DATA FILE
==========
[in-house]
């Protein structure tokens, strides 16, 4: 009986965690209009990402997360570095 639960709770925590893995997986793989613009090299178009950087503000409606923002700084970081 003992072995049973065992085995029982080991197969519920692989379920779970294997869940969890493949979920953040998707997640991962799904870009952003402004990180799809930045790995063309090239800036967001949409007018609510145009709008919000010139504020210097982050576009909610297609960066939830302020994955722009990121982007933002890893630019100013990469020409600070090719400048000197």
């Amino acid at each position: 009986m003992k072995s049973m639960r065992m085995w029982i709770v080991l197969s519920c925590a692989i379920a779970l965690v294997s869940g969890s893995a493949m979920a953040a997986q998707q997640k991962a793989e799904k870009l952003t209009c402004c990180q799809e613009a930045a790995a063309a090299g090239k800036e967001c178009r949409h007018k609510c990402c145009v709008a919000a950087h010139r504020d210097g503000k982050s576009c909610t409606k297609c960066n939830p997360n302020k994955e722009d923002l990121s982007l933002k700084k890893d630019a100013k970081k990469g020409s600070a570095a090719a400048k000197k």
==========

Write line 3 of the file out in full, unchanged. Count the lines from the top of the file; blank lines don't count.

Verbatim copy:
């Amino acid at each position: 009986m003992k072995s049973m639960r065992m085995w029982i709770v080991l197969s519920c925590a692989i379920a779970l965690v294997s869940g969890s893995a493949m979920a953040a997986q998707q997640k991962a793989e799904k870009l952003t209009c402004c990180q799809e613009a930045a790995a063309a090299g090239k800036e967001c178009r949409h007018k609510c990402c145009v709008a919000a950087h010139r504020d210097g503000k982050s576009c909610t409606k297609c960066n939830p997360n302020k994955e722009d923002l990121s982007l933002k700084k890893d630019a100013k970081k990469g020409s600070a570095a090719a400048k000197k």